Tuesday, November 24, 2009
It seems hard to believe that it's already the week of Thanksgiving. This is a unique holiday, in that it's unique to our country. It's a time when we celebrate by eating (of course!), gathering with family, and pausing to give thanks for all the blessings we enjoy. There's usually some football in there somewhere, too.
I was thinking about Thanksgiving this past week (actually a little more than usual since I was on tap to preach at our community Thanksgiving worship service!), when I read an interesting article about atheists becoming more of a presence on college and university campuses.
Even though most of us would probably view college campuses as places where a lack of belief in God has not been hard to find - or maybe it's the actual practice of faith that's so hard to find. I've known a number of people over the years who have found college campuses a rather hostile place for Christian faith, particularly the secular institutions. For a long time there have been campus religious organizations like Campus Crusade for Christ, Intervarsity Christian Fellowship as well as denominational organizations like Baptist Student Unions, Catholic organizations, Wesley Foundations, etc. And, of course, as the religious landscape has become more diverse, you have groups for people of other religions like Jewish and Muslim groups, for example.
But now there are arising organized atheist groups like Secular Student Alliance, Atheist & Agnostic Society, etc. These groups have the same discussion groups, cookouts, fellowships, movie nights, etc., but for those who share in common a lack of belief in God. Why should believers have all the fun? And some of these groups even celebrate rituals. A group on one campus celebrates "HumanLight, a secular alternative to Christmas and Hanukkah."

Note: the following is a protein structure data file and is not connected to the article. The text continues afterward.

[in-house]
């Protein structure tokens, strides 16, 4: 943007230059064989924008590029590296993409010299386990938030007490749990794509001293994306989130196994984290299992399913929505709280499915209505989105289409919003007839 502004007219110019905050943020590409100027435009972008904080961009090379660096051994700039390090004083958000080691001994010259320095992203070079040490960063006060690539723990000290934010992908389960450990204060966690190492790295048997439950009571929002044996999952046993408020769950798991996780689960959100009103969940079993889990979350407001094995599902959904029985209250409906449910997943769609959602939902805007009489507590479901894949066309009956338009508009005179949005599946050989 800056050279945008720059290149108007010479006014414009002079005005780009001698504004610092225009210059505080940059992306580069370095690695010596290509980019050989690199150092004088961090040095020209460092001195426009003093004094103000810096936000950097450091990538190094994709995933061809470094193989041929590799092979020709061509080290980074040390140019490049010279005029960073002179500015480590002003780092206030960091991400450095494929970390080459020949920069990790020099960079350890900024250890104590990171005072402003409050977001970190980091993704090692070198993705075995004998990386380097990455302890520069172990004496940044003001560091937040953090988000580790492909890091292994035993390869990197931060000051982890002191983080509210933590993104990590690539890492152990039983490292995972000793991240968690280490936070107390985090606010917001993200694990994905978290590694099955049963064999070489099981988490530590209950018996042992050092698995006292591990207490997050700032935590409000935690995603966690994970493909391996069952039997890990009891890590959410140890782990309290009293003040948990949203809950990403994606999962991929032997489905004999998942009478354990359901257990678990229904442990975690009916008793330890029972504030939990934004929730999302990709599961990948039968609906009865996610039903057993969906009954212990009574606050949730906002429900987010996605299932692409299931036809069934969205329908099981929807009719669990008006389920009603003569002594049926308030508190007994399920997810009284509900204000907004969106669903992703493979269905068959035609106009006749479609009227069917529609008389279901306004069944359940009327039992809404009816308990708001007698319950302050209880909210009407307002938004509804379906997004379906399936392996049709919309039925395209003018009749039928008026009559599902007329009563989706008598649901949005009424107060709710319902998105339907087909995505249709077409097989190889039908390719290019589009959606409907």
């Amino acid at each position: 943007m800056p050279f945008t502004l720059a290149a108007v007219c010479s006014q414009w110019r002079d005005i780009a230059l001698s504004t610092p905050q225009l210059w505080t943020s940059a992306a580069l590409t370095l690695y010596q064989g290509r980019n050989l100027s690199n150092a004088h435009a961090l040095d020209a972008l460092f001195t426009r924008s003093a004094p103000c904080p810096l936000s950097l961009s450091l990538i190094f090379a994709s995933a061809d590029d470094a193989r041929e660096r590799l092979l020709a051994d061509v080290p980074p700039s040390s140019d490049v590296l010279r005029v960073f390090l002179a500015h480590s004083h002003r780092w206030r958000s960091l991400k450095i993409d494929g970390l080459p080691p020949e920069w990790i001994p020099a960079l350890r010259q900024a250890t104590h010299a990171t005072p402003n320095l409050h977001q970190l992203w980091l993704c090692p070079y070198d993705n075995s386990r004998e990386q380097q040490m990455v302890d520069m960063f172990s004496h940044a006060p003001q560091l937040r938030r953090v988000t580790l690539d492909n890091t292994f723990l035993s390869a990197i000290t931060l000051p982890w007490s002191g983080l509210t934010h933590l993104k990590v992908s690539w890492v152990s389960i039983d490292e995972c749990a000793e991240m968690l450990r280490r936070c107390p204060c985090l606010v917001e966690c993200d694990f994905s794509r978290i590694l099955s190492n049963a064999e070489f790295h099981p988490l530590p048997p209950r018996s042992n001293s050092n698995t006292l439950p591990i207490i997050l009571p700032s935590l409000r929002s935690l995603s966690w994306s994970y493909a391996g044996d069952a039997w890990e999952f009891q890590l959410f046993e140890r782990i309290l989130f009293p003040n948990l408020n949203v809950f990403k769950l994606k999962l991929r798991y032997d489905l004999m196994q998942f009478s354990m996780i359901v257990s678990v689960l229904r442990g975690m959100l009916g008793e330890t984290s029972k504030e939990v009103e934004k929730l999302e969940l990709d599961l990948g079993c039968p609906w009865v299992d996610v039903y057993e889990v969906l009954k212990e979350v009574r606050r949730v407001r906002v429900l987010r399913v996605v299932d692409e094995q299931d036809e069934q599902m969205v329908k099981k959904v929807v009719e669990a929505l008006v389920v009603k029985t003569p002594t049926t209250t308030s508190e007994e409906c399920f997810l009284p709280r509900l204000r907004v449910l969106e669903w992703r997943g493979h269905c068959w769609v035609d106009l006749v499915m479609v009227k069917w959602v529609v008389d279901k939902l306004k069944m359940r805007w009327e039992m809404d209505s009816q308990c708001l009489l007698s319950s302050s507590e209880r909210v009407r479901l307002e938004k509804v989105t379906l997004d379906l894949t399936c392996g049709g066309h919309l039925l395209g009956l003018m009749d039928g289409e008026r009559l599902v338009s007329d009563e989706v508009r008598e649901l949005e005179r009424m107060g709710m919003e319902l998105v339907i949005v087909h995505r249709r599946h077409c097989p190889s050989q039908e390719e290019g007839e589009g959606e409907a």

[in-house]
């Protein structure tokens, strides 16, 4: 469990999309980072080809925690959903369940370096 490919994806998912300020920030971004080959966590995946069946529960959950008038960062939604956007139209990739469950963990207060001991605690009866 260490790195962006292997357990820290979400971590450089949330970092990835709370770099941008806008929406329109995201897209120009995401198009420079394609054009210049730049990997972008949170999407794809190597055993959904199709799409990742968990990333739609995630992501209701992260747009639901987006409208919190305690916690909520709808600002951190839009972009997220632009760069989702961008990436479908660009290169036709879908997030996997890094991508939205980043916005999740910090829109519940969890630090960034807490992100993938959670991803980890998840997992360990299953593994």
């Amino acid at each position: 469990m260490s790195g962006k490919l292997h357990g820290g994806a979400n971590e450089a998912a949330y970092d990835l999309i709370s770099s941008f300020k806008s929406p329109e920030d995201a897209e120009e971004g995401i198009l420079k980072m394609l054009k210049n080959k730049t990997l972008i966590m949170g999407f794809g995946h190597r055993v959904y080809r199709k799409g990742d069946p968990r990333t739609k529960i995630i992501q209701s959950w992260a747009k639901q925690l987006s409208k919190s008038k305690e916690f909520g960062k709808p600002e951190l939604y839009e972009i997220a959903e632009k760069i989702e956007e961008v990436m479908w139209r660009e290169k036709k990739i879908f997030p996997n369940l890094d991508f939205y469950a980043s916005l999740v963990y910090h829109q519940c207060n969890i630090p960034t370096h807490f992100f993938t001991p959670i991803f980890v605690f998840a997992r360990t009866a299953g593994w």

That got me to thinking, how does an atheist celebrate Thanksgiving? Thanksgiving has as an inherent part of it (at least for me as a follower of Christ) giving thanks to someone - to God. But when you don't believe there is a God, to whom do you offer your thanks? Doesn't there have to be somebody to thank? Now I'm not so naive so as not to realize that there plenty of folks around who may have some nominal belief in God but don't really have any kind of relationship with God, and for whom Thanksgiving is just a nice holiday to not have to go to work and to spend with family enjoying a nice meal. Come to think of it, there are plenty of people who attend church who really aren't much into worshipping God, but are there to see other people (or in some cases to be seen), to enjoy the music or an interesting sermon (at least on occasion). Some even appear to come for the purpose of analyzing closely what takes place so they might find something to complain about.
I plan to enjoy the food, the fellowship (the time off!), but I also plan to reflect on my blessings and offer thanks to the God from whom I believe I receive all of them.
Have a happy Thanksgiving!